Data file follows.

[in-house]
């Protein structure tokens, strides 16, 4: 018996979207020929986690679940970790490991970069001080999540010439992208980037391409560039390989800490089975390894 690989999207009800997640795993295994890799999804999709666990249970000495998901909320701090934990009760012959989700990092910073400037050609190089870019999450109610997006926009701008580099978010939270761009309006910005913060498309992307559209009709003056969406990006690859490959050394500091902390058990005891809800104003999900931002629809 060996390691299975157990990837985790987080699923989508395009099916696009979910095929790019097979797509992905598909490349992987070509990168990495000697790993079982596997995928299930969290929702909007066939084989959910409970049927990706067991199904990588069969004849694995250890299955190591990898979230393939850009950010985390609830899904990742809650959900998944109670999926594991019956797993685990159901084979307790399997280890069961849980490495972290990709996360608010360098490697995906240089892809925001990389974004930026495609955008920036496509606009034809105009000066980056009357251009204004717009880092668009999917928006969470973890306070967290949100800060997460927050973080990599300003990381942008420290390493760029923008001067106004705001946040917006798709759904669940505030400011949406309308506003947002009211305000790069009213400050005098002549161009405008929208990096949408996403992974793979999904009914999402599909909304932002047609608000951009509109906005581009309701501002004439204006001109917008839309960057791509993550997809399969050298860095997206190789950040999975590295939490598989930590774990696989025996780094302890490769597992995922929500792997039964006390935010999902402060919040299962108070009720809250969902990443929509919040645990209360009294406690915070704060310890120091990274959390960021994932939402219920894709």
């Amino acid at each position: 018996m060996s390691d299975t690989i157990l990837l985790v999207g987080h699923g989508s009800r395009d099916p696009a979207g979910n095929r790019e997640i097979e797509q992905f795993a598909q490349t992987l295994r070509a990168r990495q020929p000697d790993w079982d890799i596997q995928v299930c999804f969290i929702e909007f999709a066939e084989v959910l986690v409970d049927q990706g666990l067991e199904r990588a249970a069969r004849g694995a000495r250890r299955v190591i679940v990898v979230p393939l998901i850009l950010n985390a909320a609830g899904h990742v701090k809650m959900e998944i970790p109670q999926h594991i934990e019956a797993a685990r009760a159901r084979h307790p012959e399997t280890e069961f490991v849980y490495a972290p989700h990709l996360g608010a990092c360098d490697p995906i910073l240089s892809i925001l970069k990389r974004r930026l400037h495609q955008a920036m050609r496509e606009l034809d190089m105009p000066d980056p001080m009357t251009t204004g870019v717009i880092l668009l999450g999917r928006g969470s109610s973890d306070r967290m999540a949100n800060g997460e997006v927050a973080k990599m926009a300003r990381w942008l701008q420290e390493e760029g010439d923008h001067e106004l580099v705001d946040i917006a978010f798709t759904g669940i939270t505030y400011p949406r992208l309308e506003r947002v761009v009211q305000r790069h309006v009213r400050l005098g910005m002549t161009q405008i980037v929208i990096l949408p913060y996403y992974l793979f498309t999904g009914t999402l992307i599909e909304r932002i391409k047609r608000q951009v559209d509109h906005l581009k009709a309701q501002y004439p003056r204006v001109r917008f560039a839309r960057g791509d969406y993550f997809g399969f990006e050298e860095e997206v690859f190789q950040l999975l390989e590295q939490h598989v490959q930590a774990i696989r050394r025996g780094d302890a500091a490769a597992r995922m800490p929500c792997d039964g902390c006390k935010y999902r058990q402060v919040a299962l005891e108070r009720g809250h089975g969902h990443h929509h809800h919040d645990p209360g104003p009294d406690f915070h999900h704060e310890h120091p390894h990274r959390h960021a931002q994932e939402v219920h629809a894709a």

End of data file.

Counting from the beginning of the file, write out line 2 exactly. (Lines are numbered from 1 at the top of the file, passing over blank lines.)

């Protein structure tokens, strides 16, 4: 018996979207020929986690679940970790490991970069001080999540010439992208980037391409560039390989800490089975390894 690989999207009800997640795993295994890799999804999709666990249970000495998901909320701090934990009760012959989700990092910073400037050609190089870019999450109610997006926009701008580099978010939270761009309006910005913060498309992307559209009709003056969406990006690859490959050394500091902390058990005891809800104003999900931002629809 060996390691299975157990990837985790987080699923989508395009099916696009979910095929790019097979797509992905598909490349992987070509990168990495000697790993079982596997995928299930969290929702909007066939084989959910409970049927990706067991199904990588069969004849694995250890299955190591990898979230393939850009950010985390609830899904990742809650959900998944109670999926594991019956797993685990159901084979307790399997280890069961849980490495972290990709996360608010360098490697995906240089892809925001990389974004930026495609955008920036496509606009034809105009000066980056009357251009204004717009880092668009999917928006969470973890306070967290949100800060997460927050973080990599300003990381942008420290390493760029923008001067106004705001946040917006798709759904669940505030400011949406309308506003947002009211305000790069009213400050005098002549161009405008929208990096949408996403992974793979999904009914999402599909909304932002047609608000951009509109906005581009309701501002004439204006001109917008839309960057791509993550997809399969050298860095997206190789950040999975590295939490598989930590774990696989025996780094302890490769597992995922929500792997039964006390935010999902402060919040299962108070009720809250969902990443929509919040645990209360009294406690915070704060310890120091990274959390960021994932939402219920894709």